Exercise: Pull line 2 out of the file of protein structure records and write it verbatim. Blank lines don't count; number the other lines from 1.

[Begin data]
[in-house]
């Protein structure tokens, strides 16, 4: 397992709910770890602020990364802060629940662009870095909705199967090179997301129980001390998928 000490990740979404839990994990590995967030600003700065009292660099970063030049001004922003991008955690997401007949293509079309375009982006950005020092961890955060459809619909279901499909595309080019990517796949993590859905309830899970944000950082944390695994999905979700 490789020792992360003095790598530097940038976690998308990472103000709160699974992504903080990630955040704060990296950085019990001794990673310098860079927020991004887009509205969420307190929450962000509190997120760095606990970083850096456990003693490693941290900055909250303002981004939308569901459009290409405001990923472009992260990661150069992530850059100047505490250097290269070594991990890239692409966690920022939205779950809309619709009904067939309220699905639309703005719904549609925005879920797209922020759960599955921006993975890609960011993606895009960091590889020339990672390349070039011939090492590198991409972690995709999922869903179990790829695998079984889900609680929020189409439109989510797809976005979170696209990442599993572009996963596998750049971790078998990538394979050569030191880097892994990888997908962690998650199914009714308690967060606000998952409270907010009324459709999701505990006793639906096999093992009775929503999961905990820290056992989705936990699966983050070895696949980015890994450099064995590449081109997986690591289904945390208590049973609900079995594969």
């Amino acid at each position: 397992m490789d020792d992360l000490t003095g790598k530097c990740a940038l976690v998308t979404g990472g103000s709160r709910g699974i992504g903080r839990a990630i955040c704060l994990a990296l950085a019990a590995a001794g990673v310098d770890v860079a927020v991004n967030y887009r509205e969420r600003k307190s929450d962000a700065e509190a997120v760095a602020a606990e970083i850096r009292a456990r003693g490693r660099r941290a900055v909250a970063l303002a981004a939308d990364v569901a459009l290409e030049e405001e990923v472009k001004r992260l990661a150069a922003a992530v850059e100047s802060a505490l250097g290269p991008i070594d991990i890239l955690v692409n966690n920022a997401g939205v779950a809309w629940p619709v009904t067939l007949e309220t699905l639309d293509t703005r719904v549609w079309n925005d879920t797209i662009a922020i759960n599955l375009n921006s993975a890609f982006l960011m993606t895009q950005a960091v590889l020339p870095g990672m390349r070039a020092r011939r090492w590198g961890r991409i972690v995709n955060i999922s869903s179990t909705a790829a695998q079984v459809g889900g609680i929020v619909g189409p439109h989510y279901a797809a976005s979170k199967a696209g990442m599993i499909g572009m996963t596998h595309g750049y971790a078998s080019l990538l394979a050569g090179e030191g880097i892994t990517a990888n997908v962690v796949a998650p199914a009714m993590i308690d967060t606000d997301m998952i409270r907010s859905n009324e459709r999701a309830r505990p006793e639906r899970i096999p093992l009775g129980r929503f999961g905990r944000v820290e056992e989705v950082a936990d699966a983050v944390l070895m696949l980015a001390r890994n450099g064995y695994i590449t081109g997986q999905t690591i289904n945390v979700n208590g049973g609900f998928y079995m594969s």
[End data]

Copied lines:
């Protein structure tokens, strides 16, 4: 397992709910770890602020990364802060629940662009870095909705199967090179997301129980001390998928 000490990740979404839990994990590995967030600003700065009292660099970063030049001004922003991008955690997401007949293509079309375009982006950005020092961890955060459809619909279901499909595309080019990517796949993590859905309830899970944000950082944390695994999905979700 490789020792992360003095790598530097940038976690998308990472103000709160699974992504903080990630955040704060990296950085019990001794990673310098860079927020991004887009509205969420307190929450962000509190997120760095606990970083850096456990003693490693941290900055909250303002981004939308569901459009290409405001990923472009992260990661150069992530850059100047505490250097290269070594991990890239692409966690920022939205779950809309619709009904067939309220699905639309703005719904549609925005879920797209922020759960599955921006993975890609960011993606895009960091590889020339990672390349070039011939090492590198991409972690995709999922869903179990790829695998079984889900609680929020189409439109989510797809976005979170696209990442599993572009996963596998750049971790078998990538394979050569030191880097892994990888997908962690998650199914009714308690967060606000998952409270907010009324459709999701505990006793639906096999093992009775929503999961905990820290056992989705936990699966983050070895696949980015890994450099064995590449081109997986690591289904945390208590049973609900079995594969």